Sunday, January 01, 2006

“Who’s going to win the race”.

As the year passed by there were many incidents, events and milestones that we encountered. I am sure that the weekly magazines, the newspapers and the media will showcase these in different hues and shades. So please keep tab for these for the first week of Jan. But one question that always triggered me was the China and India ‘s race for “Who’s going to win the race”.

In the corridors of international power, there is a new discourse emerging. It is about the rise of India and China. Neither ascent is viewed as certain but the odds are high that both nations, desperately poor until recently but now showing signs of economic dynamism. What is driving this dynamism? What can probably derail this growth?

As far as India is concerned the rationale for this growth is founded on three factors primarily as far as I think. They are the intellectual capital/labor (what if cheap), democratic resilience and economic dynamism.

Unlike China, India’s economic success has been led by the service sector, not by the manufacturing. Information technology is the most visible face of the India’s economic surge, even though it constitutes less than 5 % of India’s GDP.Few days back I was searching the net for good material as I was scribbling a paper for a contest conducted by Wharton School of Business through Economic Times in India. I found a Larry King Live interview of former president Bill Clinton where in he made a stunning claim that half of the world’s software is made in India. Clinton perhaps to me made an overstatement but even if it half true, it speaks volumes about the perception in elite circles all over the world. Leaving a mark in high technology and service areas is never easy in a developing economy. India’s IT revolution lifts the entire country in international eyes and lends confidence to the business sector in India raising corporate ambitions and creating self-belief. A company like Infosys, the new age emblem of Indianism today inspires small businesses in India to rise from below. I feel we have not lost much even though we missed the manufacturing bus in time, the clock has made a full circle now. Last year saw some behemoth-manufacturing giants investing huge amounts in India.

I am no great a political analyst nor does politics interest me but I feel whatever form of democracy may it be,it has done more to India. India’s democracy is not flawless but tell me who knows what a flawless democracy is. And no other country can match India’s democratic record, however faulty it may seem to be to its middle classes. This democratic form is one of the shining jewels and for China to get a seat in the highest table, its polity will have to become democratic. India’s edge on this score is massive. To quote a simple example, when China builds its highways it displaces the poor and forcibly relocates them. In India that is virtually inconceivable. China has managed to privatize its public sector and retrench extra workers. Indian polity remains highly resistant to both. This of course doesn’t mean that India’s democracy is the villain of the piece. The real and core issue is not democracy but the nature of Indian growth which should go in sync with the huge population she carries. India’s economic dynamism constitutes a huge paradox comprising achievement and failure simultaneously. Example: Assume a chief tech officer of Intel Corp is leaving the Bangalore Airport and heading towards the Taj Residency hotel, he will definitely feel elated when he sees the Intel’s impressive building where some of the latest chips are designed and some brilliant R&D work is happening but then the long drive will alert him of the infrastructural failure.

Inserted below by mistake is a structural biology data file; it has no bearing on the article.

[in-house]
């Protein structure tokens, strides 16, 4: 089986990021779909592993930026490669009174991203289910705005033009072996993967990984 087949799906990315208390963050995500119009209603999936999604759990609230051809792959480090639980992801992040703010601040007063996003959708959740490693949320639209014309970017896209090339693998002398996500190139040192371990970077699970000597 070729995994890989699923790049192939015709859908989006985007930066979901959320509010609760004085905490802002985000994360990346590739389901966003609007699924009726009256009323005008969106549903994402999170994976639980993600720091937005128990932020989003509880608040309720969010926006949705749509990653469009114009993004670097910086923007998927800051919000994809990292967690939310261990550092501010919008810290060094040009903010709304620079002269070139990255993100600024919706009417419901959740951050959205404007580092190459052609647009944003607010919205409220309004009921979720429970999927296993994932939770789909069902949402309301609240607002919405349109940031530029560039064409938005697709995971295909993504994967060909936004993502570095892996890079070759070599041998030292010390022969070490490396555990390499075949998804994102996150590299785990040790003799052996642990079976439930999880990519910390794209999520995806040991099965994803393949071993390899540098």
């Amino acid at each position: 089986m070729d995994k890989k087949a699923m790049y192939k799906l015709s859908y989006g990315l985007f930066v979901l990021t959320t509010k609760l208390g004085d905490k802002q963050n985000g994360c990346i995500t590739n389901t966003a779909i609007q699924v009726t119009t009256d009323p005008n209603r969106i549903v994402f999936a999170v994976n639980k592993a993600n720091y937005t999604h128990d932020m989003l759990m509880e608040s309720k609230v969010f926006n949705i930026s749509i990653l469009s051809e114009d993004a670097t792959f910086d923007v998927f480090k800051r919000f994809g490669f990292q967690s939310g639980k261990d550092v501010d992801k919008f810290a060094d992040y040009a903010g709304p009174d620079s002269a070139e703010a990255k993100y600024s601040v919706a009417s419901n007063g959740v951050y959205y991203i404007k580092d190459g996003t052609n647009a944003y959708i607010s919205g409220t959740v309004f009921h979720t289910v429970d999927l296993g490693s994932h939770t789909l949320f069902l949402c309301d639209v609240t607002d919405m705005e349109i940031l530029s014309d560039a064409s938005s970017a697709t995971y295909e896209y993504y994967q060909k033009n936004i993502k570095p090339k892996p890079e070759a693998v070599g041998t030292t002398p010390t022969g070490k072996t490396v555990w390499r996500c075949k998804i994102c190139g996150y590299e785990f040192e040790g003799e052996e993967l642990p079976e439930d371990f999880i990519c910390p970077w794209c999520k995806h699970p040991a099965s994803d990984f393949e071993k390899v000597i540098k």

China’s economy is manufacturing-led. Manufacturing any day is more labor absorbing than IT. As its economy grew, China could create jobs for its millions of poor who had already been made literate by a huge public investment in primary education. In China, thus the market driven growth became hugely poverty reducing and set the ball rolling but not in India. As long as there is poverty in India, the economic momentum will be viewed with mixed respect. China has a clear edge here but in spite of its negatives, India has shown a growth of 6+ per cent year on year, which has attracted international attention.

Well I can continue here for loads but let me stop my blog here (another reason,its sunday late night and have to start for work tomorrow). I will share the paper I scribbled in this site (India Vs China). Wow!! today is the first day of the year but then I started with something, which I had thought of penning long back. New Year’s Day, what’s that its just another day and one more year added to my number of years of existence on this planet Put in simple words, I have decided on for something this year and I will disclose it in due course (that’s my first love and passion and I love him/her/it passionately, no questions on that please. Before you draw any conclusions if you think I belong to Elton John’s category, I am not so leave apart option one and that leaves two options.)

Keep reading and remainconnected….


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